Naisa Wong, who earned Bachelor of Arts degrees in Music Theory Composition and in English, is a Los Angeles-based director and producer, recently wrapped production of the play Crooked Road (written by Erin Gaw ’04), and began as a new adjunct professor in APU’s Department of Theater, Film, and Television this fall.
APU LIFE: What sets Streetlamp Studio apart from other Los Angeles theater companies?
WONG: Streetlamp Studio is a group of young, believing artists located in South Central and South L.A. committed to engaging the community in a conversation about life, hope, and faith, and sharing their stories through the creative arts. In the last few years, we’ve involved developing and professional artists within the greater Los Angeles area on various projects in partnership with our community members.
APU LIFE: You make a concerted effort to give back to APU. What are some ways you’ve integrated APU students and alumni into your professional career?
WONG: I have assisted several alumni in acquiring industry jobs within television, film, and theater over the past nine years. One way I’ve helped APU students transition from their academic to professional careers was by bringing them into the Streetlamp community to partner alongside us, providing a place to further develop and hone their artistic crafts in a professional setting. For example, in Crooked Road we wanted to hire outside playwrights to collaborate with us, so I contacted Erin Gaw ’04 whom I had worked with before, and she turned out to be perfect for the job. Erik Snodgrass ’07 became one of our lead actors, and Corissa (Pacillas ’06) Smith, a supporting cast member. Also, Mikael Taylor ’10 served as an associate producer and Danielle Luchetenburg ’08 as my production stage manager. By the time we completed our two iterations of Crooked Road, many alumni, as well as current students, served backstage, in front of house, and on production crews.
APU LIFE: How did your education at APU prepare you for working with this community?
WONG: I learned so much more about God’s grace in my life as well as the grace I needed to have for others. Spending so much time now working within one of this country’s most stigmatized communities, I have to challenge myself daily if I truly believe that God is love and that His Son came to seek and save the lost. Who are we to determine who exactly is lost? That judgment gets thrown out the window when you’re working in the communities where I serve. In order to gain their trust so they listen and actually hear you, you have to honestly and genuinely care. They sense judgment from miles away— especially the kids.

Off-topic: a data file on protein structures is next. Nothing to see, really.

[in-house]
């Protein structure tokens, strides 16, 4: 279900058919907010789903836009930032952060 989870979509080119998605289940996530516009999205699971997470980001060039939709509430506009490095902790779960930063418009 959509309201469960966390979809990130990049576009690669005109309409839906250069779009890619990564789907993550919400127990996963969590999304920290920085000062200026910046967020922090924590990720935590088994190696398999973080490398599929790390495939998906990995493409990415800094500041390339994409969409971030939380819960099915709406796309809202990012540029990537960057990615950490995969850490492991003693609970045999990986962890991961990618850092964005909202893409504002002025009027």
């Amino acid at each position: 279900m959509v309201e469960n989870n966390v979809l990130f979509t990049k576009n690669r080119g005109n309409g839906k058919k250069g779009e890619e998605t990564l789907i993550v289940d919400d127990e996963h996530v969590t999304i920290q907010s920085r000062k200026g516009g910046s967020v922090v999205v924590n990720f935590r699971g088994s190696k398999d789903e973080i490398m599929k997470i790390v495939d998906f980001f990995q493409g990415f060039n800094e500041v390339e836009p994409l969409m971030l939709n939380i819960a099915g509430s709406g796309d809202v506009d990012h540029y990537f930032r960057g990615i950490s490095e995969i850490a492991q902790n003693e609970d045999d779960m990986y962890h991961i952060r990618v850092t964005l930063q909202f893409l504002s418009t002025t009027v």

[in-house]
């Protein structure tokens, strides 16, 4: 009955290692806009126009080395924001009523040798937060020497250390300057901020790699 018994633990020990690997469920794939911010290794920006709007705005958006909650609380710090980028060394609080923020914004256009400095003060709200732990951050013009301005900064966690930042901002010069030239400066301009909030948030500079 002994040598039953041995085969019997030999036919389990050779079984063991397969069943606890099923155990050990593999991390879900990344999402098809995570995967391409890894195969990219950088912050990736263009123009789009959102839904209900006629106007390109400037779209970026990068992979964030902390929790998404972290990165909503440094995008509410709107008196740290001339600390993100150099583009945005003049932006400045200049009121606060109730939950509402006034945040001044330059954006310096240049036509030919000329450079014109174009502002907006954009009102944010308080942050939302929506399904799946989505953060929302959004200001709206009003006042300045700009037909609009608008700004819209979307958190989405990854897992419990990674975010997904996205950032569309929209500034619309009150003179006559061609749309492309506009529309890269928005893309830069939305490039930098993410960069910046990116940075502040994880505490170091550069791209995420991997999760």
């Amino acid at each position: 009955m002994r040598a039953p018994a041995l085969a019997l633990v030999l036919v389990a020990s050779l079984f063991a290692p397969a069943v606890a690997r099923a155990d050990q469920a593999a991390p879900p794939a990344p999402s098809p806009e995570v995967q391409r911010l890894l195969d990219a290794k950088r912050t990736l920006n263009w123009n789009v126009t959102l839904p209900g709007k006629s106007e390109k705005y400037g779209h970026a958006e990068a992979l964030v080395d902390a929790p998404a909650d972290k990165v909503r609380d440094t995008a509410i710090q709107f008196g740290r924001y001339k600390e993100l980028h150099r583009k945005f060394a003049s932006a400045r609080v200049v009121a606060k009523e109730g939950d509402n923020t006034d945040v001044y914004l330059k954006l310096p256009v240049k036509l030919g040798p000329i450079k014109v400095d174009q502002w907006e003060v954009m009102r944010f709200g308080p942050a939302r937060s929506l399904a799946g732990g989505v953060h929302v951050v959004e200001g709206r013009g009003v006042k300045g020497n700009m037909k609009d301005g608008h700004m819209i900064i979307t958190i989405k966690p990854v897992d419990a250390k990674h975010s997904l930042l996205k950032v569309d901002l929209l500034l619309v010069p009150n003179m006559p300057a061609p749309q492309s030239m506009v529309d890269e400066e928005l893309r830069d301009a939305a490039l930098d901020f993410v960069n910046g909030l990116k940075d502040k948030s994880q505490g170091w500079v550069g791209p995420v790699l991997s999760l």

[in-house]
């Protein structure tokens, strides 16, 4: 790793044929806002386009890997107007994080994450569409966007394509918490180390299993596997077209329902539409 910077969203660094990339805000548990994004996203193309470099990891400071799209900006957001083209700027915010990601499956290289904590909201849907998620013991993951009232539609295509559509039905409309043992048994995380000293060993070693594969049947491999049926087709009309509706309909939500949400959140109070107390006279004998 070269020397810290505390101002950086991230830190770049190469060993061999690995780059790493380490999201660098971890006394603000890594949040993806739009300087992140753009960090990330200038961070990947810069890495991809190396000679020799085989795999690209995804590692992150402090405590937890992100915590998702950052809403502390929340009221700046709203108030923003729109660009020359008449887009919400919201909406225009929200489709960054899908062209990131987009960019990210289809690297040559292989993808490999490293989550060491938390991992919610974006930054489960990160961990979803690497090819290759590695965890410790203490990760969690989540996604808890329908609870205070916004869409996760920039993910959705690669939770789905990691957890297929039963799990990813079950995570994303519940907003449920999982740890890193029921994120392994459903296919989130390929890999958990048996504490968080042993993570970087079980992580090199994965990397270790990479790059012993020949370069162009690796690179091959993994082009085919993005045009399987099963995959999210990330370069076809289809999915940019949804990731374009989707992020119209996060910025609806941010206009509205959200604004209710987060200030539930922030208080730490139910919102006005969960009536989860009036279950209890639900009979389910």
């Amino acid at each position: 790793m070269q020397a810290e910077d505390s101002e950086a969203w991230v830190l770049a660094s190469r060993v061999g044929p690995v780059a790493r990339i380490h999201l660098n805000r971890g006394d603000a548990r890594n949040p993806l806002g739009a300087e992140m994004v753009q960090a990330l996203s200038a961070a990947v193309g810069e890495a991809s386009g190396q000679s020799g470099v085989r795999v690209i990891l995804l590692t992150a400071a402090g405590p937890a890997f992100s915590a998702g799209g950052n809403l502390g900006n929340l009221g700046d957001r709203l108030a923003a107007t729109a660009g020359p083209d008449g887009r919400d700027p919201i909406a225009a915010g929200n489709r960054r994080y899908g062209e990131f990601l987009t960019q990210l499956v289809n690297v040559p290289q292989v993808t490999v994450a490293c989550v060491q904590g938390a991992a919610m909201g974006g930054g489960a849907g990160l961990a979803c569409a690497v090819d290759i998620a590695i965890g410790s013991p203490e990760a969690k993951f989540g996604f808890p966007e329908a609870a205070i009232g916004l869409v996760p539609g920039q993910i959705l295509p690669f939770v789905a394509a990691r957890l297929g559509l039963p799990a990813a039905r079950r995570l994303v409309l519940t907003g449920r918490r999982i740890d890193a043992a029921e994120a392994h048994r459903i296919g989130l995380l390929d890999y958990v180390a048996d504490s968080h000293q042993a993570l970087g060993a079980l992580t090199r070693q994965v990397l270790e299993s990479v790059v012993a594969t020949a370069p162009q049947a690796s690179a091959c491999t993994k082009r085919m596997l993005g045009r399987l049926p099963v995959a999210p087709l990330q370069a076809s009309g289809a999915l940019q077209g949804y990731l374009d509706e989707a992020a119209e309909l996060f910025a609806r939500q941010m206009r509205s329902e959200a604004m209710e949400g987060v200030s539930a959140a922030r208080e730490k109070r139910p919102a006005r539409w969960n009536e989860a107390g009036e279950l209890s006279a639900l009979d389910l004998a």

APU LIFE: You only learned about APU as a senior in high school. What led you to attend?
WONG: At the end of my junior year at Berkeley High School, I became quite ill and had to prepare myself for the reality of staying at home and attending Cal State San Francisco while my health slowly improved. I was praying diligently about that when a woman my mom knew mentioned APU while beaming about her daughter’s latest choral concert. When I stepped on campus the first time, it was like coming home. I felt a distinct peace. After everything that I had been through, it was one of those blessed moments where God meets you in this strange threshold between His power and His gentle, comforting hand.
APU LIFE: When did Hollywood come calling?
WONG: While finishing my final semester, I was on staff at APU as the artist in residence, leading worship in Munson Chapel and working in the Office of Chapel Programs. I count that experience as the first year of my professional life, and it transitioned me into my nearly 10-year career in Hollywood that included working as a production manager and associate director for several television shows, including Everybody Loves Raymond, Becker, and Girlfriends.
Additionally, Wong’s professional credits include company manager for the Pasadena Playhouse and literary manager and dramaturg for Ebony Repertory Theatre. She was an invited director and lecturer for Lincoln Center’s Director’s Lab in 2005 and a panelist for the American Pavilion of Cannes Film Festival in 2007. Last year, Wong produced a documentary with Blair Underwood in association with Associated Television International (ATI). She has been a member of the Directors Guild of America since 2005 and an associate member of Stage Directors and Choreographers Society since 2010.
APU LIFE: What’s next for you and Streetlamp Studio?
WONG: We’re restructuring the group’s original business model to give it more staying power. My husband and I have been mentoring this group now for the last three years, and it’s been difficult to split our energies artistically and administratively. Crooked Road was my fifth and final show with the group—at least for a while—as resident director. Now, we can focus our attention on leading this group as proper advisory board members so that we can concentrate on funding, developing our company membership, and finding the right artistic trajectory for the group as a whole for the next phase of its life span.